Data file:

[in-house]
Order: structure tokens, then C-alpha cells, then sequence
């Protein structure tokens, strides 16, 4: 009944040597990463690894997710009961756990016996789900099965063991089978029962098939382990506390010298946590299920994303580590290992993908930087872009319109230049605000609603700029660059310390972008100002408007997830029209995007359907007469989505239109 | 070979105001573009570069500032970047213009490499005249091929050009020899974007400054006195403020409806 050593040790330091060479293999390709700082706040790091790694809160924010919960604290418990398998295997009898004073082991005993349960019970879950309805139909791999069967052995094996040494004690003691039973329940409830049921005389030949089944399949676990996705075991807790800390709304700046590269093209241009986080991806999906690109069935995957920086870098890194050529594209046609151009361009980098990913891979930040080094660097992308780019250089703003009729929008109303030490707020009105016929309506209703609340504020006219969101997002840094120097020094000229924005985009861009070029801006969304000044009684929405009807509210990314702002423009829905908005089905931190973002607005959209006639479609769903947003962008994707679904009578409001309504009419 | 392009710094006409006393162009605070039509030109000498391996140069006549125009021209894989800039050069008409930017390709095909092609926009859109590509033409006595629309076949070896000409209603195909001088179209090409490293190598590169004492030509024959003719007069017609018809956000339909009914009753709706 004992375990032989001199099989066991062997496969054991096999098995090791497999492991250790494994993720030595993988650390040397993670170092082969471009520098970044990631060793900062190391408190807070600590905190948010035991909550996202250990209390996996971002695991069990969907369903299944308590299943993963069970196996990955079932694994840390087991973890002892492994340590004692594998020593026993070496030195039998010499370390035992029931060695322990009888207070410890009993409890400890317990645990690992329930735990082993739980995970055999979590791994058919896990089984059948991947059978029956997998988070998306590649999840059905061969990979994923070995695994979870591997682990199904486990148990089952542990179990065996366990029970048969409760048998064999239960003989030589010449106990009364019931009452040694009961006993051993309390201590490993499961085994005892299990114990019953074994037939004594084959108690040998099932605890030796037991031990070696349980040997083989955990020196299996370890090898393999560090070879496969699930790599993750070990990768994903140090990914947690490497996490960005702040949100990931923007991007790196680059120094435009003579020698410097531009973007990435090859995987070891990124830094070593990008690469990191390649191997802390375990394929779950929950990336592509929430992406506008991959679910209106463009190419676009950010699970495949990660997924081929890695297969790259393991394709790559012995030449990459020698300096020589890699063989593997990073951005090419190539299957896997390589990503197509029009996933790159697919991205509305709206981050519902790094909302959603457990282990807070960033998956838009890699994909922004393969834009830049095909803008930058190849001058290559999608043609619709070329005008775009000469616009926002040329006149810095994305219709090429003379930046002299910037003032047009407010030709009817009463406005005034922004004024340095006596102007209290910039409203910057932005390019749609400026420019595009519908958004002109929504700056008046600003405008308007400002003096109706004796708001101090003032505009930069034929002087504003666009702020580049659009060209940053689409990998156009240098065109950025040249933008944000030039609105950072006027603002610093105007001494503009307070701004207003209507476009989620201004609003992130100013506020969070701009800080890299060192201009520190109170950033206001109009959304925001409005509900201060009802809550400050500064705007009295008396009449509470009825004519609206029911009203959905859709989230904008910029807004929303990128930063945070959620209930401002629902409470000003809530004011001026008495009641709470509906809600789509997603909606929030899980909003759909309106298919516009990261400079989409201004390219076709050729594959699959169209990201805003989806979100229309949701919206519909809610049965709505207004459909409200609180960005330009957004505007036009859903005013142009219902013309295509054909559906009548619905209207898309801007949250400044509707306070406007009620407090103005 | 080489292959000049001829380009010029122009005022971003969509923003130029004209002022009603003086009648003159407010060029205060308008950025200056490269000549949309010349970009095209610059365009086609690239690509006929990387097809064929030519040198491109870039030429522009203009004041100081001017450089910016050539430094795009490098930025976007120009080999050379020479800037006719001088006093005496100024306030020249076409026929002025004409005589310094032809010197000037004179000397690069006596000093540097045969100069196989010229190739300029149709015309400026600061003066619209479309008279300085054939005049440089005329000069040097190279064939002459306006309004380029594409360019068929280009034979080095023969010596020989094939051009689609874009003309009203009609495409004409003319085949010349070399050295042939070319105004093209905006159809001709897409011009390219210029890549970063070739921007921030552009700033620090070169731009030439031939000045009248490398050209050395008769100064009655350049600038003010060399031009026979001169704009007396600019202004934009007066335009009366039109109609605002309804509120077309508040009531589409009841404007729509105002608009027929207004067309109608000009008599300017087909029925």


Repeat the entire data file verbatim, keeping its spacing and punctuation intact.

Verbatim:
[in-house]
Order: structure tokens, then C-alpha cells, then sequence
């Protein structure tokens, strides 16, 4: 009944040597990463690894997710009961756990016996789900099965063991089978029962098939382990506390010298946590299920994303580590290992993908930087872009319109230049605000609603700029660059310390972008100002408007997830029209995007359907007469989505239109 | 070979105001573009570069500032970047213009490499005249091929050009020899974007400054006195403020409806 050593040790330091060479293999390709700082706040790091790694809160924010919960604290418990398998295997009898004073082991005993349960019970879950309805139909791999069967052995094996040494004690003691039973329940409830049921005389030949089944399949676990996705075991807790800390709304700046590269093209241009986080991806999906690109069935995957920086870098890194050529594209046609151009361009980098990913891979930040080094660097992308780019250089703003009729929008109303030490707020009105016929309506209703609340504020006219969101997002840094120097020094000229924005985009861009070029801006969304000044009684929405009807509210990314702002423009829905908005089905931190973002607005959209006639479609769903947003962008994707679904009578409001309504009419 | 392009710094006409006393162009605070039509030109000498391996140069006549125009021209894989800039050069008409930017390709095909092609926009859109590509033409006595629309076949070896000409209603195909001088179209090409490293190598590169004492030509024959003719007069017609018809956000339909009914009753709706 004992375990032989001199099989066991062997496969054991096999098995090791497999492991250790494994993720030595993988650390040397993670170092082969471009520098970044990631060793900062190391408190807070600590905190948010035991909550996202250990209390996996971002695991069990969907369903299944308590299943993963069970196996990955079932694994840390087991973890002892492994340590004692594998020593026993070496030195039998010499370390035992029931060695322990009888207070410890009993409890400890317990645990690992329930735990082993739980995970055999979590791994058919896990089984059948991947059978029956997998988070998306590649999840059905061969990979994923070995695994979870591997682990199904486990148990089952542990179990065996366990029970048969409760048998064999239960003989030589010449106990009364019931009452040694009961006993051993309390201590490993499961085994005892299990114990019953074994037939004594084959108690040998099932605890030796037991031990070696349980040997083989955990020196299996370890090898393999560090070879496969699930790599993750070990990768994903140090990914947690490497996490960005702040949100990931923007991007790196680059120094435009003579020698410097531009973007990435090859995987070891990124830094070593990008690469990191390649191997802390375990394929779950929950990336592509929430992406506008991959679910209106463009190419676009950010699970495949990660997924081929890695297969790259393991394709790559012995030449990459020698300096020589890699063989593997990073951005090419190539299957896997390589990503197509029009996933790159697919991205509305709206981050519902790094909302959603457990282990807070960033998956838009890699994909922004393969834009830049095909803008930058190849001058290559999608043609619709070329005008775009000469616009926002040329006149810095994305219709090429003379930046002299910037003032047009407010030709009817009463406005005034922004004024340095006596102007209290910039409203910057932005390019749609400026420019595009519908958004002109929504700056008046600003405008308007400002003096109706004796708001101090003032505009930069034929002087504003666009702020580049659009060209940053689409990998156009240098065109950025040249933008944000030039609105950072006027603002610093105007001494503009307070701004207003209507476009989620201004609003992130100013506020969070701009800080890299060192201009520190109170950033206001109009959304925001409005509900201060009802809550400050500064705007009295008396009449509470009825004519609206029911009203959905859709989230904008910029807004929303990128930063945070959620209930401002629902409470000003809530004011001026008495009641709470509906809600789509997603909606929030899980909003759909309106298919516009990261400079989409201004390219076709050729594959699959169209990201805003989806979100229309949701919206519909809610049965709505207004459909409200609180960005330009957004505007036009859903005013142009219902013309295509054909559906009548619905209207898309801007949250400044509707306070406007009620407090103005 | 080489292959000049001829380009010029122009005022971003969509923003130029004209002022009603003086009648003159407010060029205060308008950025200056490269000549949309010349970009095209610059365009086609690239690509006929990387097809064929030519040198491109870039030429522009203009004041100081001017450089910016050539430094795009490098930025976007120009080999050379020479800037006719001088006093005496100024306030020249076409026929002025004409005589310094032809010197000037004179000397690069006596000093540097045969100069196989010229190739300029149709015309400026600061003066619209479309008279300085054939005049440089005329000069040097190279064939002459306006309004380029594409360019068929280009034979080095023969010596020989094939051009689609874009003309009203009609495409004409003319085949010349070399050295042939070319105004093209905006159809001709897409011009390219210029890549970063070739921007921030552009700033620090070169731009030439031939000045009248490398050209050395008769100064009655350049600038003010060399031009026979001169704009007396600019202004934009007066335009009366039109109609605002309804509120077309508040009531589409009841404007729509105002608009027929207004067309109608000009008599300017087909029925």